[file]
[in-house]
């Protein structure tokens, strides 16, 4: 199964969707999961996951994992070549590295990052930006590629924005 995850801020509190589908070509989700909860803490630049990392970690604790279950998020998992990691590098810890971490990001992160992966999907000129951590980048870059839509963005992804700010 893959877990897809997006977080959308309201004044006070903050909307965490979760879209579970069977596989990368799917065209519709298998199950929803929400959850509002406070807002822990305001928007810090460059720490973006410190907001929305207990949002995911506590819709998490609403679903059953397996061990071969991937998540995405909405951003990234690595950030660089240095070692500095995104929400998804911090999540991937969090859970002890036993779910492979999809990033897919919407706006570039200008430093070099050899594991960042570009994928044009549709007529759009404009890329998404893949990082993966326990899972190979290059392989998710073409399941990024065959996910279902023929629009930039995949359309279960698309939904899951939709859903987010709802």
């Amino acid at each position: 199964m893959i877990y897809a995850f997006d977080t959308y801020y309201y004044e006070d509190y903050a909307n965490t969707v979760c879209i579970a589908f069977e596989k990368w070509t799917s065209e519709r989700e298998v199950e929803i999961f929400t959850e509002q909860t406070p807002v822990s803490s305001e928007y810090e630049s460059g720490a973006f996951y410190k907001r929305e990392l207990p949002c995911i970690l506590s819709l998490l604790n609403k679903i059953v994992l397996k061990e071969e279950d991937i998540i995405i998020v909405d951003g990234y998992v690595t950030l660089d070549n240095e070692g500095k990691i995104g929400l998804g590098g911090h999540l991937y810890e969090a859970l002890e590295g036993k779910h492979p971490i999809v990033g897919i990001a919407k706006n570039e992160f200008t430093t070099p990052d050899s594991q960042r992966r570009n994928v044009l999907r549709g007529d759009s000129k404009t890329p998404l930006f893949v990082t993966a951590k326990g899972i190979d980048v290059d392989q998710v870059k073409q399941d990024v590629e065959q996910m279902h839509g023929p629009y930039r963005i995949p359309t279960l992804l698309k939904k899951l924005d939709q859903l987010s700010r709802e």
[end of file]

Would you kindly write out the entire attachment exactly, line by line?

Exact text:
[in-house]
């Protein structure tokens, strides 16, 4: 199964969707999961996951994992070549590295990052930006590629924005 995850801020509190589908070509989700909860803490630049990392970690604790279950998020998992990691590098810890971490990001992160992966999907000129951590980048870059839509963005992804700010 893959877990897809997006977080959308309201004044006070903050909307965490979760879209579970069977596989990368799917065209519709298998199950929803929400959850509002406070807002822990305001928007810090460059720490973006410190907001929305207990949002995911506590819709998490609403679903059953397996061990071969991937998540995405909405951003990234690595950030660089240095070692500095995104929400998804911090999540991937969090859970002890036993779910492979999809990033897919919407706006570039200008430093070099050899594991960042570009994928044009549709007529759009404009890329998404893949990082993966326990899972190979290059392989998710073409399941990024065959996910279902023929629009930039995949359309279960698309939904899951939709859903987010709802």
């Amino acid at each position: 199964m893959i877990y897809a995850f997006d977080t959308y801020y309201y004044e006070d509190y903050a909307n965490t969707v979760c879209i579970a589908f069977e596989k990368w070509t799917s065209e519709r989700e298998v199950e929803i999961f929400t959850e509002q909860t406070p807002v822990s803490s305001e928007y810090e630049s460059g720490a973006f996951y410190k907001r929305e990392l207990p949002c995911i970690l506590s819709l998490l604790n609403k679903i059953v994992l397996k061990e071969e279950d991937i998540i995405i998020v909405d951003g990234y998992v690595t950030l660089d070549n240095e070692g500095k990691i995104g929400l998804g590098g911090h999540l991937y810890e969090a859970l002890e590295g036993k779910h492979p971490i999809v990033g897919i990001a919407k706006n570039e992160f200008t430093t070099p990052d050899s594991q960042r992966r570009n994928v044009l999907r549709g007529d759009s000129k404009t890329p998404l930006f893949v990082t993966a951590k326990g899972i190979d980048v290059d392989q998710v870059k073409q399941d990024v590629e065959q996910m279902h839509g023929p629009y930039r963005i995949p359309t279960l992804l698309k939904k899951l924005d939709q859903l987010s700010r709802e």